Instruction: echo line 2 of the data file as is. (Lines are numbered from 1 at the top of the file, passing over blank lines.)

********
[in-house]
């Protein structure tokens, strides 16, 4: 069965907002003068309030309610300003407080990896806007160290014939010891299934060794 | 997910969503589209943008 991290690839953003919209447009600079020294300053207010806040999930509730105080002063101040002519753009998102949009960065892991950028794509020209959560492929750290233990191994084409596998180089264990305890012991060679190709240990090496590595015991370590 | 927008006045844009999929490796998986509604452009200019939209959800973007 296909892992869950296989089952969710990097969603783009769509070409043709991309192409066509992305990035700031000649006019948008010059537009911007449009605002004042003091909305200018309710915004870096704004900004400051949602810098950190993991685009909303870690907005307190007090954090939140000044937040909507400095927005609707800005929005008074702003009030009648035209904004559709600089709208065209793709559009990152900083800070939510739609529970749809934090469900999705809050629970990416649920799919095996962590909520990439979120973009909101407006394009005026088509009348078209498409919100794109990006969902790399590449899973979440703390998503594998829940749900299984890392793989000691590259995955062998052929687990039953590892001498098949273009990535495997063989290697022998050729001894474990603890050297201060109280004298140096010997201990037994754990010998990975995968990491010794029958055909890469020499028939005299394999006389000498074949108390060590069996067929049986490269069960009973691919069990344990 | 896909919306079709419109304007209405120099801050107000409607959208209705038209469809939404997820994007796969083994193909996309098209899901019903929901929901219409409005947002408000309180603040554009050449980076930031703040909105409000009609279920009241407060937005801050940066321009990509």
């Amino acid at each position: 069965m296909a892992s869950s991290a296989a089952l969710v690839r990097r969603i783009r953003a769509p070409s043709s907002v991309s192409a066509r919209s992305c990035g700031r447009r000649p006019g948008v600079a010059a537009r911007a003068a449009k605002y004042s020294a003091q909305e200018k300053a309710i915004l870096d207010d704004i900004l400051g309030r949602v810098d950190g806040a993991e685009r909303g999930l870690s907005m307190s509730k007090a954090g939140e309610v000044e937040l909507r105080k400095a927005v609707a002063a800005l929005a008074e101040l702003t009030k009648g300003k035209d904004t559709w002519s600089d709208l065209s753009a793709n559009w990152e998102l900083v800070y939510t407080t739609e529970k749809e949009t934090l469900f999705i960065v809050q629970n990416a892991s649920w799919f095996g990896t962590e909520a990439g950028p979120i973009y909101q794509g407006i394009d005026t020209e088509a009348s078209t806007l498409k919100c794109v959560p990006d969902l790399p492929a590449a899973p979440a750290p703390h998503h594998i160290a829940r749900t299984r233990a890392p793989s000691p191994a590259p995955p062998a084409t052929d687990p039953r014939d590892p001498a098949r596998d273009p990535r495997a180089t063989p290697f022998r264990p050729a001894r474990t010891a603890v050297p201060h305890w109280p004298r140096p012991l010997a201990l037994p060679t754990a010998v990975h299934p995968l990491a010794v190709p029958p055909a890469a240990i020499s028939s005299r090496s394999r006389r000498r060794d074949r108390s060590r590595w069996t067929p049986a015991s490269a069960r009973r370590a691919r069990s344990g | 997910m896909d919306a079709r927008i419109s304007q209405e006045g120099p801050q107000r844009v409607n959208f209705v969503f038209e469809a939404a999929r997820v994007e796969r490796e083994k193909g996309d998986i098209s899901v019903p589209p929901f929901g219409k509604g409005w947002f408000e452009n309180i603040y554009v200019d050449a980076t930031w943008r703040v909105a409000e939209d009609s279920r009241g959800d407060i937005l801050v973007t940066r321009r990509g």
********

């Protein structure tokens, strides 16, 4: 069965907002003068309030309610300003407080990896806007160290014939010891299934060794 | 997910969503589209943008 991290690839953003919209447009600079020294300053207010806040999930509730105080002063101040002519753009998102949009960065892991950028794509020209959560492929750290233990191994084409596998180089264990305890012991060679190709240990090496590595015991370590 | 927008006045844009999929490796998986509604452009200019939209959800973007 296909892992869950296989089952969710990097969603783009769509070409043709991309192409066509992305990035700031000649006019948008010059537009911007449009605002004042003091909305200018309710915004870096704004900004400051949602810098950190993991685009909303870690907005307190007090954090939140000044937040909507400095927005609707800005929005008074702003009030009648035209904004559709600089709208065209793709559009990152900083800070939510739609529970749809934090469900999705809050629970990416649920799919095996962590909520990439979120973009909101407006394009005026088509009348078209498409919100794109990006969902790399590449899973979440703390998503594998829940749900299984890392793989000691590259995955062998052929687990039953590892001498098949273009990535495997063989290697022998050729001894474990603890050297201060109280004298140096010997201990037994754990010998990975995968990491010794029958055909890469020499028939005299394999006389000498074949108390060590069996067929049986490269069960009973691919069990344990 | 896909919306079709419109304007209405120099801050107000409607959208209705038209469809939404997820994007796969083994193909996309098209899901019903929901929901219409409005947002408000309180603040554009050449980076930031703040909105409000009609279920009241407060937005801050940066321009990509």